A Clark County Sheriff's news conference announces the shooter is dead, he is a local Las Vegas  resident they believe to be the sole actor, name withheld -- that there are no bombs -- motivation not known.  Sheriff is seeking search warrant so they can search the shooter's home.   The public's assistance is requested to locate a named Asian female of interest who is his friend or companion and identified two automobiles they want help locating. 

Consult your news source for updates and final accounts.

Though now discounted, at one point there had been speculation there was more than one shooter, reports of possible shooting in other hotels.   Authorities did shutdown Interstate 15 Freeway which is the primary route east of  my community and the primary Southern California route to Las Vegas.  Flights to McCarran International Airport were being diverted to our nearby Ontario (CA) International Airport. 

Los Angeles TV stations went live from Vegas in their news programs with video and witness accounts of  this atrocity just as I was going to retire for the night.    I immediately thought of friends coincidentally spending the weekend there to attend their young grandson's performance in a school play.  I am confident they and their musician son's family are not at risk as they would not have been attending this festival, but does bring home how fragile life can be. 

Sunday, October 01, 2017



The other week I guess my subconscious mind attempted to lengthen my life, if only by one day.   I had checked my calendar on Sunday, as I usually do, and was delighted to discover I had only one scheduled activity in the week to come.   I was thrilled as had seemed every week, for I don’t know how long, there had been few, if any, days free from some obligation.   So, the days that week went leisurely by.  

Then, one afternoon, just as I leaned back in my recliner for a few moments of post lunch shut-eye, I received a phone call.  A voice I recognized said, “I guess you aren’t coming?”   “What?” I confidently replied, “This is just Thursday, and we moved my appointment.”, recalling we had rescheduled to a day different from my usual one.   “No, this is Friday”, I was told.   A few minutes thought and I realized I was a day behind.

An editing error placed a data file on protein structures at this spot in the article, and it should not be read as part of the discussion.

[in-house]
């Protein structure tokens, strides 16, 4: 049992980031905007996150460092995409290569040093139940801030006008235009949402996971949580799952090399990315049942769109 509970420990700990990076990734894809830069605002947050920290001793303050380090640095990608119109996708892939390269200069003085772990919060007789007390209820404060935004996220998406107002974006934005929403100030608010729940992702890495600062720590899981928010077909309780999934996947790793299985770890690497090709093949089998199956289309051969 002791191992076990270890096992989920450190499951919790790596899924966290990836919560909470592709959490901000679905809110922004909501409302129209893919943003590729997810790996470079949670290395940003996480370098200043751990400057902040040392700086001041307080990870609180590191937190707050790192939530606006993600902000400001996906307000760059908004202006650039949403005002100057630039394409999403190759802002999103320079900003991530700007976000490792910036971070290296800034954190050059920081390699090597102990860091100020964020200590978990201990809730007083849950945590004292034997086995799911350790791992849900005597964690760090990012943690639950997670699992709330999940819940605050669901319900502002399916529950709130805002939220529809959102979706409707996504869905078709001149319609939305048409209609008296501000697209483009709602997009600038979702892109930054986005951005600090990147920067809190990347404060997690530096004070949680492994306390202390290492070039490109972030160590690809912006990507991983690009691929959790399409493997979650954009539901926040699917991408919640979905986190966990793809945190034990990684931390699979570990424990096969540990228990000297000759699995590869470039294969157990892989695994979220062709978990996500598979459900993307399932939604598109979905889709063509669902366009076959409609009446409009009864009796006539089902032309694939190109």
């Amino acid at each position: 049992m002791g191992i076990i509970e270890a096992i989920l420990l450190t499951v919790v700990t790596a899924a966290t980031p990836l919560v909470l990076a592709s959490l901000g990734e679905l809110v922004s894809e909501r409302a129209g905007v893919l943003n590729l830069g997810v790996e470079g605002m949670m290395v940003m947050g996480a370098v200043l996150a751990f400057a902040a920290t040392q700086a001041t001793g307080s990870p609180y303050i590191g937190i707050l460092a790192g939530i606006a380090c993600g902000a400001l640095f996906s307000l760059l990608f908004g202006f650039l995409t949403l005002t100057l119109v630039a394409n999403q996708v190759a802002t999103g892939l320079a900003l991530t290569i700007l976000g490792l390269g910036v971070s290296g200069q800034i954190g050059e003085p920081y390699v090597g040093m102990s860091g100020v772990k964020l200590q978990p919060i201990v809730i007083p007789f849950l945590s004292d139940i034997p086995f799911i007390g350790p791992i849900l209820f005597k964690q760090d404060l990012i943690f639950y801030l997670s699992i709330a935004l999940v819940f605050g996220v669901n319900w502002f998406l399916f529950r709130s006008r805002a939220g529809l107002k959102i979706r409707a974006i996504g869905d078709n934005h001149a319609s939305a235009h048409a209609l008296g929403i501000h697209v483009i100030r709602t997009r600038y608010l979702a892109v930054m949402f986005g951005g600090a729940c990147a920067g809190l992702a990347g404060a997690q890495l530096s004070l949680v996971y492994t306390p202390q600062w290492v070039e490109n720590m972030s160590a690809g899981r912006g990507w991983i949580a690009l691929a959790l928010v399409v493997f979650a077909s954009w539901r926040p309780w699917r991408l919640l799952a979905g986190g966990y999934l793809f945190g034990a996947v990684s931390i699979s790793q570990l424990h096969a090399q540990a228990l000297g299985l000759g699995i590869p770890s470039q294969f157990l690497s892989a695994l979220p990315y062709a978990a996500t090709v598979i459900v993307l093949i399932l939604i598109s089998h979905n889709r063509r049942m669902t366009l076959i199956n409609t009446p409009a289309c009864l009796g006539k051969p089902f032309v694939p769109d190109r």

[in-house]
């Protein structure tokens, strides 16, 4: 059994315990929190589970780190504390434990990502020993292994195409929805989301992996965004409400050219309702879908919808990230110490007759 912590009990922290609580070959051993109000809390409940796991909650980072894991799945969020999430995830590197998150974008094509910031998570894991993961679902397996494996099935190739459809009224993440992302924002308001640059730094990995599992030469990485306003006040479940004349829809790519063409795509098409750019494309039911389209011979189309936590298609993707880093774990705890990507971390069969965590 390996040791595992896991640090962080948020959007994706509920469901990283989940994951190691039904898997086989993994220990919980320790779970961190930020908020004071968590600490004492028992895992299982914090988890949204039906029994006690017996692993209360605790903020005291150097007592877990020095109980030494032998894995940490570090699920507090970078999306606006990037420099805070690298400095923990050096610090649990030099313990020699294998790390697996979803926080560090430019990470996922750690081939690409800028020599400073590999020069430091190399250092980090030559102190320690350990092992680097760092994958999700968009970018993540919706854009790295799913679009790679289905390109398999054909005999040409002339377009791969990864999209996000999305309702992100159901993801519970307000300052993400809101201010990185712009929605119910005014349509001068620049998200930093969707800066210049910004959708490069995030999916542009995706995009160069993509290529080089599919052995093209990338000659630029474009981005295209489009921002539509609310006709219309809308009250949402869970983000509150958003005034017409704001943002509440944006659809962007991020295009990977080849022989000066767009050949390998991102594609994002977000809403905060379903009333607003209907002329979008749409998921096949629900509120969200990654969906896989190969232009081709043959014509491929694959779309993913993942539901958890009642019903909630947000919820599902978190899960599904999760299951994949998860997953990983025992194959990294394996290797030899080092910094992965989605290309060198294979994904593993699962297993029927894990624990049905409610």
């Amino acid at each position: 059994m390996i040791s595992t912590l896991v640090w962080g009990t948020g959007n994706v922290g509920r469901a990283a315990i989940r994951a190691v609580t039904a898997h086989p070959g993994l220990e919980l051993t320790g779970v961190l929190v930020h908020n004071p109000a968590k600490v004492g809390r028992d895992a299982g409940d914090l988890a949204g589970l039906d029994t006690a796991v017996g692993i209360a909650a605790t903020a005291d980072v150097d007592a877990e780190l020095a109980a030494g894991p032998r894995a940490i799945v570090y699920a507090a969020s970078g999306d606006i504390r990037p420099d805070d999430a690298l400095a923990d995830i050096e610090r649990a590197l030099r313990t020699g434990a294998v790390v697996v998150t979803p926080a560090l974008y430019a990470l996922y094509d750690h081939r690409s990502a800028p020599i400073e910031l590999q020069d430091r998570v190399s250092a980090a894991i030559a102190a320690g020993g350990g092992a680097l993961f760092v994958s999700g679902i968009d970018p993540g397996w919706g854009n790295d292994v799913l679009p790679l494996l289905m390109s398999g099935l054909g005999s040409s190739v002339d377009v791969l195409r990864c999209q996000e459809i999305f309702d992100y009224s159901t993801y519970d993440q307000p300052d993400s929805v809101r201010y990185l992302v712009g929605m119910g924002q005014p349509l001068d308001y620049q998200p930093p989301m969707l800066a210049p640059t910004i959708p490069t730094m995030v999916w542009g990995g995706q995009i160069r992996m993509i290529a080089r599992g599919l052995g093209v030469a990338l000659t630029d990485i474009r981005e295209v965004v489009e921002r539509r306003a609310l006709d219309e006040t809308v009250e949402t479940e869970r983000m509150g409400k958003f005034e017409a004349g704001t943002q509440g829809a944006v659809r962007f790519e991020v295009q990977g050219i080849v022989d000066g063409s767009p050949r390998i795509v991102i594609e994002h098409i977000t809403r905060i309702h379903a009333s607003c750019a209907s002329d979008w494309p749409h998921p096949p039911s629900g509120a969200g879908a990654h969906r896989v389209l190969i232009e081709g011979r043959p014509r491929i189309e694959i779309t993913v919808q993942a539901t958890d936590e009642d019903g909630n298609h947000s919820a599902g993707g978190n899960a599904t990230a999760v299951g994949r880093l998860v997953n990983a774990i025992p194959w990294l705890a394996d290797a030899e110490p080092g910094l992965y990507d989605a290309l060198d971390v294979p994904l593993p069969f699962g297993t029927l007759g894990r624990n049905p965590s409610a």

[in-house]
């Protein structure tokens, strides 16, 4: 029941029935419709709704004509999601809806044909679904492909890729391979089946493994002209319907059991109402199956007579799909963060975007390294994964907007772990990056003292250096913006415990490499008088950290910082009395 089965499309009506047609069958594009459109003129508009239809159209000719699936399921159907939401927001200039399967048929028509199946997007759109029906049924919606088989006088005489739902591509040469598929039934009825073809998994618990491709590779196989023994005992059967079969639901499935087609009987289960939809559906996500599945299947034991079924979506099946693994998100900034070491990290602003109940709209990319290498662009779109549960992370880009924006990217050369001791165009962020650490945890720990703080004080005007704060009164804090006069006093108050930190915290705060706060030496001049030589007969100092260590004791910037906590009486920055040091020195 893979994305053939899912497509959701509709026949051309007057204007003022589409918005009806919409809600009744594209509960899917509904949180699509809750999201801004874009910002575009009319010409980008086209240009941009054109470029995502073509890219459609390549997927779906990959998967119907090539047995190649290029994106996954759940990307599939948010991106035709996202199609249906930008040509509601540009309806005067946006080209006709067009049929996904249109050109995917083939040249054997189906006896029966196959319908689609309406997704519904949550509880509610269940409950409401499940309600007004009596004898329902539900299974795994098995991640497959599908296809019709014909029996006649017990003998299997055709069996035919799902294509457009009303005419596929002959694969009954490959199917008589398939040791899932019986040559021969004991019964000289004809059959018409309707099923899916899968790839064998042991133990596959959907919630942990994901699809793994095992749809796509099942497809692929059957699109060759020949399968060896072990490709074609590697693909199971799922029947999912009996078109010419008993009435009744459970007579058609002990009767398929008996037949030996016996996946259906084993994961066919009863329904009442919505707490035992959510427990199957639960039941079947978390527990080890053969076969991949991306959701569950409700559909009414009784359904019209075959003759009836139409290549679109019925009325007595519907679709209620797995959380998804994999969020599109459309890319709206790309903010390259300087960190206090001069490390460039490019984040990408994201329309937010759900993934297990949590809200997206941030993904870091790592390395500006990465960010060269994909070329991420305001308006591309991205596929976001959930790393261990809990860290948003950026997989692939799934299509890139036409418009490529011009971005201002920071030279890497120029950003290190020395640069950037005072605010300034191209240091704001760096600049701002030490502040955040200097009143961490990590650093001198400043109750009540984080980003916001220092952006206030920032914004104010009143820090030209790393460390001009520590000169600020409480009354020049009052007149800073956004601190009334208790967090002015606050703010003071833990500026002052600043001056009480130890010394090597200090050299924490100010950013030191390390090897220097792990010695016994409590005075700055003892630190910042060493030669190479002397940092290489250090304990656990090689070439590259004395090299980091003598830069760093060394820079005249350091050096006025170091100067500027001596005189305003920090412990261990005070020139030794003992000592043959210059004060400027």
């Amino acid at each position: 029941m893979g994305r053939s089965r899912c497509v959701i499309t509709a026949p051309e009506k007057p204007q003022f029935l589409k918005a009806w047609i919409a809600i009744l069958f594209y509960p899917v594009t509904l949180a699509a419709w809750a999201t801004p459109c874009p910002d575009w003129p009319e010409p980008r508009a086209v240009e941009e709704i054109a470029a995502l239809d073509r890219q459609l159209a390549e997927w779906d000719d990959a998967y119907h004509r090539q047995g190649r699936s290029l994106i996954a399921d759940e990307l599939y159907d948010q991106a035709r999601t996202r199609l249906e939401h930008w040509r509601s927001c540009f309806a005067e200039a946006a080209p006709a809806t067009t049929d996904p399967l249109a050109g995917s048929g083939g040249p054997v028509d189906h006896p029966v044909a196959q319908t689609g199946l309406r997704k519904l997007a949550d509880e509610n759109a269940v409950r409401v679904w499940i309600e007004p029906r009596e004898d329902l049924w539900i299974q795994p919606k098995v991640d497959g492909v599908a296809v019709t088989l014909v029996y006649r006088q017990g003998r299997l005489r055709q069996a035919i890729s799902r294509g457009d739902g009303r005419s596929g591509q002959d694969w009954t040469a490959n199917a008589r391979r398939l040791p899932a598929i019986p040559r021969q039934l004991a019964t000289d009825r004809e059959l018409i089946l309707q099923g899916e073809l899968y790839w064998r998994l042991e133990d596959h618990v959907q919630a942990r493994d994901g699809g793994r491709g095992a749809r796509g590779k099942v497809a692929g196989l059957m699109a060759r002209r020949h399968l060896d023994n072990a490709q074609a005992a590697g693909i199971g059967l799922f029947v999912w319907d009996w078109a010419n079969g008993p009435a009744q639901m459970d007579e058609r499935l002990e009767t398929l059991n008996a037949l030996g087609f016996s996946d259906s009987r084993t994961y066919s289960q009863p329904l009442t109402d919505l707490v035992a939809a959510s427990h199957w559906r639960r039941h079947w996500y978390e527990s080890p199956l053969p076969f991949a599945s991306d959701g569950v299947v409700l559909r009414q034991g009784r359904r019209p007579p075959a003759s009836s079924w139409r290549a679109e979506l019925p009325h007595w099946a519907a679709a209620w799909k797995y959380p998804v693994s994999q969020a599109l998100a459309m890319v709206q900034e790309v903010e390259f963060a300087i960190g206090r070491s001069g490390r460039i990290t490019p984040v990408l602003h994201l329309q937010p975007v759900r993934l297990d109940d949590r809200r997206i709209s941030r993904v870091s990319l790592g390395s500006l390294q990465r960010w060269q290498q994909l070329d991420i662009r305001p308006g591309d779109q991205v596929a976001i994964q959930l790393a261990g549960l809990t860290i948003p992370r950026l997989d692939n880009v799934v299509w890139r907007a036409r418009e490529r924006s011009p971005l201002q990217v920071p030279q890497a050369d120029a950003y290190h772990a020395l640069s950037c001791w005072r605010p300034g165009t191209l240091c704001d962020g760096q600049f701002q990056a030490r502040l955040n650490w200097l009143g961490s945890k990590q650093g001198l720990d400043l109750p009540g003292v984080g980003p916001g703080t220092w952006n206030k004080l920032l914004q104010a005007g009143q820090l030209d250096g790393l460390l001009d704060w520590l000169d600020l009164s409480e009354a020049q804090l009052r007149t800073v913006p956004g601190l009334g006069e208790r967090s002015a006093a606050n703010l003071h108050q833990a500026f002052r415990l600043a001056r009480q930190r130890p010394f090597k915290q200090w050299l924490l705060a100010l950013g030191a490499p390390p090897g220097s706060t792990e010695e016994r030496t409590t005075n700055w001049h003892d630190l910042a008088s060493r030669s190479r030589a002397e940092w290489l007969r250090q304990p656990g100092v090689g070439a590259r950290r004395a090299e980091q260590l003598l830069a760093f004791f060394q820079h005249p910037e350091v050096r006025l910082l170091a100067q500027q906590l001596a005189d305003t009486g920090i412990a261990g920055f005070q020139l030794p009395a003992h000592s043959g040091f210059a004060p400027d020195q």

What had happened?   I hadn’t consulted a calendar during the week, remembering well I had that one appointment.   I chuckled to myself recalling that a decade or so ago I had waltzed into the shop one day for my appointment to the surprise of all, only to discover I was a day early –  causing us all to have a good laugh for weeks to come. 

I was also reminded of years ago when my children were in school, my friends and I used to laugh about getting our days mixed up whenever school day schedules sometimes cancelled classes for a day mid-week.    The day often seemed like it must be a weekend -- Saturday or Sunday.  

We clearly weren’t experiencing typical memory loss, but when we reach a certain age and demonstrate such behavior, others might be inclined to assume otherwise.  We, sometimes, even wonder about ourselves which we probably didn't when we were younger.   

Wisely, at any age, if we experience an increased number of such mixed-up or forgetful instances, we should discuss the matter with appropriate others, possibly trusted friends, family, our doctor or other professionals. 


Disaster effects from hurricanes, earthquakes, fire, rock slides, continue to wreck havoc on the lives of many around the world including many island peoples we should not forget.  Volcanoes are even erupting though no known victims at this writing. 

Our U.S. citizens in Gulf States and East Coast areas, continue the hard part of cleanup and reforging their lives.   Florida Key’s officials announce they are able to accept visitors again --  probably in real need of income from tourists  as will be many other islands, especially, including Puerto Rico.  
The island of Puerto Rico, an unincorporated U.S. territory, received the force of two hurricanes, one after another -- a real double whammy.   Unfortunately, the Territory has been in dire financial condition since before this disaster which likely handicaps their resources needed for recovery. Obviously, being an island surrounded by an ocean makes providing assistance from others more challenging, but alerts for emergency support planning were known well in advance. 

Puerto Rico's residents have been United States citizens since 1917 following the conclusion of the Spanish-American War in 1898.   Referendums have been held periodically with serious consideration by residents and U. S. Congress given to Puerto Rico becoming the 51st State in the Union. 
Our nation’s leader continues to betray the ordinary citizens of the United States of America as evidenced by the negligent manner in which slower-than-expected assistance has been provided to Puerto Rico and the people there.  

Likewise, initial descriptions from our leader’s proposed tax reform plan consist of smoke and mirrors hardly benefiting the typical American.   Additionally, more elements are surfacing from the cesspool this Administration continues to create in the swamp he said he would replace. 


An original blues, soul, pop composition by a talented but troubled young artist known for performing in various musical genres who died tragically much too young several years ago.